Today he posted this commercial from National Fashions, a now-defunct clothing store that was most active during the Disco Era.

I had seen this commercial a thousand times forty years ago (from whence this came), and seeing it again today and hearing their slogan (“buy it today, wear it tonight”) reminded me of something we used to say whenever it came on…

Buy it today…
Wear it tonight…
Return it tomorrow!

No doubt National Fashions dealt with a lot of that, which is probably why they went out of business.


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One-Liner Wednesday is hosted by the lovely and talented Linda Hill. Visit her blog and see the rules and pingback/links from the other participants.




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Tuesday, June 28, 2016

Two For Tuesday: Randy Newman

Continuing our series on songwriters who have written song that Three Dog Night sang, today we look at Randy Newman. Three Dog Night had their first #1 with Randy’s “Mama Told Me Not To Come” in 1970, and also recorded his “You Can Leave Your Hat On.” (Tom Jones’s version of that song was the finale for the movie The Full Monty.)

Randy’s a prolific composer; his songs have been recorded by the likes of Ray Charles, Bette Midler, Dave Van Ronk, Judy Collins, The Everly Brothers, Dusty Springfield, and Peggy Lee. He’s scored twenty-five films and earned two Oscars (for “We Belong Together” from the soundtrack of Toy Story and “If I Didn’t Have You” from Monsters Inc.) and six Grammys, among other awards (Wikipedia’s list is here). Sadly, he’s earned all of his awards for his work after 1981, even though he’s been active as a performer since 1967 and as a songwriter since he was seventeen. I recommend you look at his official website, which has the details of his career and a timeline of his awards. He’s also on Twitter and Facebook (where he’s promoting his mailing list).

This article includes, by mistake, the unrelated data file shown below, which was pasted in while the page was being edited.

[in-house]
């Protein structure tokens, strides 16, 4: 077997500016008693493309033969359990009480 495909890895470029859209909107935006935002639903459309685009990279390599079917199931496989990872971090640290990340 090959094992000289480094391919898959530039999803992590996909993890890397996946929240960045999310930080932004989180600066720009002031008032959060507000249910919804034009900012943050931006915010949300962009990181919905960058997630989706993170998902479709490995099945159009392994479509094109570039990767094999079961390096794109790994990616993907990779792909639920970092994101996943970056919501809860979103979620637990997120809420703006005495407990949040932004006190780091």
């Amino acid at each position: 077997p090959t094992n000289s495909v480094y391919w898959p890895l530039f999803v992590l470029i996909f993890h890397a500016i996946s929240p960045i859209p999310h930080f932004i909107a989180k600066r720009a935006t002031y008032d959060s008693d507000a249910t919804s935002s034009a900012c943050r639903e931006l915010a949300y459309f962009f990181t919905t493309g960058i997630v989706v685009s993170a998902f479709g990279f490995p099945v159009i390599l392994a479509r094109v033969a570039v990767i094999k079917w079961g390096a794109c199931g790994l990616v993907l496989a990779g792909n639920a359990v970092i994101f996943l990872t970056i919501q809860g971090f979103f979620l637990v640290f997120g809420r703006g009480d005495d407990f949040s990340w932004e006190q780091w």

Randy wrote and performed “It’s A Jungle Out There,” the theme song used in all but the first season of Monk, which starred Tony Shalhoub and ran originally on the USA Network in the US from 2002 through 2009. He sings it here with the help of Vienna’s Radio Symphonic Orchestra/